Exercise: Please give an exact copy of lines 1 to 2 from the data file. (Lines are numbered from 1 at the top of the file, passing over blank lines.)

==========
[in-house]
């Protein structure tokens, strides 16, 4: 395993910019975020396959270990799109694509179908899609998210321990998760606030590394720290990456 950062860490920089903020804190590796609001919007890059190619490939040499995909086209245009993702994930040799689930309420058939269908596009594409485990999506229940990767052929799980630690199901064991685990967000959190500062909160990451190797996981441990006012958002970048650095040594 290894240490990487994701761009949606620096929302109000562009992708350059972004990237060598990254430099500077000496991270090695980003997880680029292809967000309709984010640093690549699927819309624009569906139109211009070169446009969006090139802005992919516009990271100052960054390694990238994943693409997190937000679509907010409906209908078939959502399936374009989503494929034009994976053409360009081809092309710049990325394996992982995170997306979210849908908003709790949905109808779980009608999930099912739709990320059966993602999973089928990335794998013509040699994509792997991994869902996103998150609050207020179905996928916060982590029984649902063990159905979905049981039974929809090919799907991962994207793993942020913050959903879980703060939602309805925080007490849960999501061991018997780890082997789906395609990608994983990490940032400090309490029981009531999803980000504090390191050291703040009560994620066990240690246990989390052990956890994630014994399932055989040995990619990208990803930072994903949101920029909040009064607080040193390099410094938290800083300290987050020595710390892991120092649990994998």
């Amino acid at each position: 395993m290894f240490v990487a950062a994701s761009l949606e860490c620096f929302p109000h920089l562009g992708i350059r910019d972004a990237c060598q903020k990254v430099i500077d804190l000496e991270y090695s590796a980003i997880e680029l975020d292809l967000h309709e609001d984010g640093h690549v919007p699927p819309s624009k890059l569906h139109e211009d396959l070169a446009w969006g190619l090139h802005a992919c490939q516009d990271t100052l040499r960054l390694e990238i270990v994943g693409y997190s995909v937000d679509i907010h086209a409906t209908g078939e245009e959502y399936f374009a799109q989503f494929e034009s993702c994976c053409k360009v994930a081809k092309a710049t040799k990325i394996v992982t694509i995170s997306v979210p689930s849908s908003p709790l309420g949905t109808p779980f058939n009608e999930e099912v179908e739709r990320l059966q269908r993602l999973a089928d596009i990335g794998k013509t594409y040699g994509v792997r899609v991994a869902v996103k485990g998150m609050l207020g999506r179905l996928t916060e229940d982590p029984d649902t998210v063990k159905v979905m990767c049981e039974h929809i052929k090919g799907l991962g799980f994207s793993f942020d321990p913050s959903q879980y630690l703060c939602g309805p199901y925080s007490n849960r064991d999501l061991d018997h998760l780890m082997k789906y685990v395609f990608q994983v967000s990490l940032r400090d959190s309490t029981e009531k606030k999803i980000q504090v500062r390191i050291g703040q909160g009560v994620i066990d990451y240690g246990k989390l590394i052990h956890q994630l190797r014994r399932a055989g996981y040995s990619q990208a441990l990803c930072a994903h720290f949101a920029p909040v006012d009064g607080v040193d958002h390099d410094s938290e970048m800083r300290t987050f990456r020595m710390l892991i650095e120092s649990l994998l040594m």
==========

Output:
[in-house]
């Protein structure tokens, strides 16, 4: 395993910019975020396959270990799109694509179908899609998210321990998760606030590394720290990456 950062860490920089903020804190590796609001919007890059190619490939040499995909086209245009993702994930040799689930309420058939269908596009594409485990999506229940990767052929799980630690199901064991685990967000959190500062909160990451190797996981441990006012958002970048650095040594 290894240490990487994701761009949606620096929302109000562009992708350059972004990237060598990254430099500077000496991270090695980003997880680029292809967000309709984010640093690549699927819309624009569906139109211009070169446009969006090139802005992919516009990271100052960054390694990238994943693409997190937000679509907010409906209908078939959502399936374009989503494929034009994976053409360009081809092309710049990325394996992982995170997306979210849908908003709790949905109808779980009608999930099912739709990320059966993602999973089928990335794998013509040699994509792997991994869902996103998150609050207020179905996928916060982590029984649902063990159905979905049981039974929809090919799907991962994207793993942020913050959903879980703060939602309805925080007490849960999501061991018997780890082997789906395609990608994983990490940032400090309490029981009531999803980000504090390191050291703040009560994620066990240690246990989390052990956890994630014994399932055989040995990619990208990803930072994903949101920029909040009064607080040193390099410094938290800083300290987050020595710390892991120092649990994998």